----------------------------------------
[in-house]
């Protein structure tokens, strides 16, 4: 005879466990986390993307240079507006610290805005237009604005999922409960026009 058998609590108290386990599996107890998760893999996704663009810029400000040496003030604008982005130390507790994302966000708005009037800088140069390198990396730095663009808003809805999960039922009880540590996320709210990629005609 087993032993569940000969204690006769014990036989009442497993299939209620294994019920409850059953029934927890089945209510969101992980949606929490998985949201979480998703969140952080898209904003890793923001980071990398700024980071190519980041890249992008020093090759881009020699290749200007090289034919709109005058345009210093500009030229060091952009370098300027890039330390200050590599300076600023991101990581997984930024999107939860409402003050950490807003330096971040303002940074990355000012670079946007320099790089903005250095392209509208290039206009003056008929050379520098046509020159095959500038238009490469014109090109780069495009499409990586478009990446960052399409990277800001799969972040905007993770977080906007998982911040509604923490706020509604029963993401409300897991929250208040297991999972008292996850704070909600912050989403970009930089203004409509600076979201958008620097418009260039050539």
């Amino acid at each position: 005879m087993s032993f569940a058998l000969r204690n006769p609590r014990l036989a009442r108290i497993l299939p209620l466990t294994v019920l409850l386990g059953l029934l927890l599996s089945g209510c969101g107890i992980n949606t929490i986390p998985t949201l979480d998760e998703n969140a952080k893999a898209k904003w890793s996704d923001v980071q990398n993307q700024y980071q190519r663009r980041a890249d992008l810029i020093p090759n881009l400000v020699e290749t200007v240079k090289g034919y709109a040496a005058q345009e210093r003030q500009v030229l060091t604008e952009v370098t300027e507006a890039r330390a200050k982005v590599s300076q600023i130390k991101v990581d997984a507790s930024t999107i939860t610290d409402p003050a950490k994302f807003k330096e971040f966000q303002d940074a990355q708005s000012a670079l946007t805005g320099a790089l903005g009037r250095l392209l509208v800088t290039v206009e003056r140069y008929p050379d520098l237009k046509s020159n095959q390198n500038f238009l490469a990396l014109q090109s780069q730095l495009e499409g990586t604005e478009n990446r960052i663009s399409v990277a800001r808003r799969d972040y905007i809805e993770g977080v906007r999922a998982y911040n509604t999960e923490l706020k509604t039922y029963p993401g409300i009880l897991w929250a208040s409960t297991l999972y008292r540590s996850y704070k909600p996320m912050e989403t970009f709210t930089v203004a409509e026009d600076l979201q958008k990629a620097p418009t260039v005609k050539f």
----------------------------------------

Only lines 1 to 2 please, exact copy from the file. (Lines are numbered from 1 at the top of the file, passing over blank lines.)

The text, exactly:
[in-house]
């Protein structure tokens, strides 16, 4: 005879466990986390993307240079507006610290805005237009604005999922409960026009 058998609590108290386990599996107890998760893999996704663009810029400000040496003030604008982005130390507790994302966000708005009037800088140069390198990396730095663009808003809805999960039922009880540590996320709210990629005609 087993032993569940000969204690006769014990036989009442497993299939209620294994019920409850059953029934927890089945209510969101992980949606929490998985949201979480998703969140952080898209904003890793923001980071990398700024980071190519980041890249992008020093090759881009020699290749200007090289034919709109005058345009210093500009030229060091952009370098300027890039330390200050590599300076600023991101990581997984930024999107939860409402003050950490807003330096971040303002940074990355000012670079946007320099790089903005250095392209509208290039206009003056008929050379520098046509020159095959500038238009490469014109090109780069495009499409990586478009990446960052399409990277800001799969972040905007993770977080906007998982911040509604923490706020509604029963993401409300897991929250208040297991999972008292996850704070909600912050989403970009930089203004409509600076979201958008620097418009260039050539």